you're in home | talents | tools | wireframes



"boxes and arrows"

Wireframe downloads
examples & illustrations

Wireframes :: 1 of 2

< previous | next >

What is it?

Wireframes are website page designs - without the graphic design. They should look, without wanting to sounding too obvious, like frames made of wire.

Depending upon their resolution (see below), wireframes can specify the content, position, layout, size, prominence and organisation of a web page.


A wireframe is typically created in a drawing application like Visio or Illustrator. As the name suggest, a wireframe is (usually) a black and white, "boxes and arrows" diagram akin to an architect's plans for a building.

Wireframes climb in resolution (qua accuracy or verisimilitude) as a project matures, and as the graphic design process gets underway: from low through mid to high resolution is a typical progression, but this is not always the case.

  • High resolution wireframes - is only a whisker away from a finished web page, complete with highly accurate renditions of palette, font, use of real estate and imagery, text, provocation and so on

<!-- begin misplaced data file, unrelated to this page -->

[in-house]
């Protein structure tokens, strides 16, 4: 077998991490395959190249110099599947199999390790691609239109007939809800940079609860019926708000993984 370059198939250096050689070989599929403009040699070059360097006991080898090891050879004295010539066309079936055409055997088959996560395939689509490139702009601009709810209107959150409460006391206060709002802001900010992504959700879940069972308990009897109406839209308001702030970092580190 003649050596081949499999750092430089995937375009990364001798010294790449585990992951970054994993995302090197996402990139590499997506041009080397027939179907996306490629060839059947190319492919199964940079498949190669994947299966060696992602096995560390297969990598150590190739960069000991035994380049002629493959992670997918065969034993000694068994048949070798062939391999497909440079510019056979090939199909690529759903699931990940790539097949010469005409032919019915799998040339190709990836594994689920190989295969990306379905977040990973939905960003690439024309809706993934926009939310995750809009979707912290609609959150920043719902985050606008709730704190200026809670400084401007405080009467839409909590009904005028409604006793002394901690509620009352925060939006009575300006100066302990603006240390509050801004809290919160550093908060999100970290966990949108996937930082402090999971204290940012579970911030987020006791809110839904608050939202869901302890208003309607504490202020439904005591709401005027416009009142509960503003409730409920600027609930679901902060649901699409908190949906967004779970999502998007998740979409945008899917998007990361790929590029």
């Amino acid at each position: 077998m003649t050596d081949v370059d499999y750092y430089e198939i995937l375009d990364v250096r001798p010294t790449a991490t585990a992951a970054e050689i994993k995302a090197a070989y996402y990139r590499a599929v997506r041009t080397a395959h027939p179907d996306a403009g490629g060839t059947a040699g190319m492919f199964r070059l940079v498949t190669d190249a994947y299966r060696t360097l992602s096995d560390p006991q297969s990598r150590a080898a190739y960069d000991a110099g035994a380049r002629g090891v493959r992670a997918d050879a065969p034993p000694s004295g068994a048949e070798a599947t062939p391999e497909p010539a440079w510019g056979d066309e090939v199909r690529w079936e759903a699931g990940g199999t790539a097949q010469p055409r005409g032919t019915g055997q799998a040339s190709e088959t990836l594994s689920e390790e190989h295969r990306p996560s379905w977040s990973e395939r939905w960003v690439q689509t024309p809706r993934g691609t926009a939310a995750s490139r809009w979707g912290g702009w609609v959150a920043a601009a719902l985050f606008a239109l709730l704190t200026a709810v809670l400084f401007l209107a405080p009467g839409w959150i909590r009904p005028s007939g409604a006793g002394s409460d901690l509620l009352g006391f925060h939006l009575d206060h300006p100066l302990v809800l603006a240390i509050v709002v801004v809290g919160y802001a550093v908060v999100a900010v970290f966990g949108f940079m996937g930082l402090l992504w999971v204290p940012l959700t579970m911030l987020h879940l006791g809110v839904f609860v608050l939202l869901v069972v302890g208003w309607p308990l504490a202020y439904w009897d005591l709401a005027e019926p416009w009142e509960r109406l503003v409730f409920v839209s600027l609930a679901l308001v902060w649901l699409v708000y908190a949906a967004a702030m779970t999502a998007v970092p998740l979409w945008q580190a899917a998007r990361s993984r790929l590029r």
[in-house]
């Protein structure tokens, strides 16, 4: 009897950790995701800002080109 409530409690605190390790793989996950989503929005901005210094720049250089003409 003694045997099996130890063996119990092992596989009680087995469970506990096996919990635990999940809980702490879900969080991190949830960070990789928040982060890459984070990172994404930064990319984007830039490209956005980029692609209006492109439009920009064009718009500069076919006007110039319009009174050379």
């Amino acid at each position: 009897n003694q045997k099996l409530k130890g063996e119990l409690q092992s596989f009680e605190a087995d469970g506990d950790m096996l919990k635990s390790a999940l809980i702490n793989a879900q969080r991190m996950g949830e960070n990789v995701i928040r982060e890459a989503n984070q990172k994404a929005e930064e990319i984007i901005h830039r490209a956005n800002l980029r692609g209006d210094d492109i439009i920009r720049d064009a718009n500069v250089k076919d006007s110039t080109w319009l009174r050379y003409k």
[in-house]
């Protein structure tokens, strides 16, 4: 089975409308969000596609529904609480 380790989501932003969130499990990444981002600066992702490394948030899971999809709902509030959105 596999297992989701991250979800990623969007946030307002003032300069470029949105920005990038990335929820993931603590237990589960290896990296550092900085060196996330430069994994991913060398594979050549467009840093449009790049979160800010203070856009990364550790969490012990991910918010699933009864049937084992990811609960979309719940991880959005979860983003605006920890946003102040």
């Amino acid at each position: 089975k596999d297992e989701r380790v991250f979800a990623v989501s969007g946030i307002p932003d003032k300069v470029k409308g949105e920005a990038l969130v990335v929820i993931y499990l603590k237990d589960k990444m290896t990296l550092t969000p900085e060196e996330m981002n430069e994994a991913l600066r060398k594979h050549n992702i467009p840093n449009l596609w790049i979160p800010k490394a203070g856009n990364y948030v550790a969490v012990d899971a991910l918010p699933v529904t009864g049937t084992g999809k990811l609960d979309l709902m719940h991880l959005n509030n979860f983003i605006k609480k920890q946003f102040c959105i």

• Mid resolution wireframes - where imagery and palette particularly are not included to any significant degree
  • Low-resolution wireframes - is little more than a "thumbnail" sketch

What's it for?

Storyboarding is useful for rapid development of a creative idea. The quality of the execution takes second (or third) place to movement, transition, concept and sequencing. Storyboards are used extensively in projects using significant amounts of animation or movement, i.e. where there is heavy use of Flash or Ajax.

Storyboards can vary greatly in graphical sophistication. They can sometimes be little more than individual thumbnail sketches; at other times highly polished designs in and of themselves. Sometimes they're used to present "static" ideas (used in this way, they can be very similar to moodboards); other times they're used almost exclusively to visualise the key frames of a sequence in an animation.

< previous | next >


Talents: Skills
Talents: Principles
Talents: Tools
Talents: Techniques
Email on brown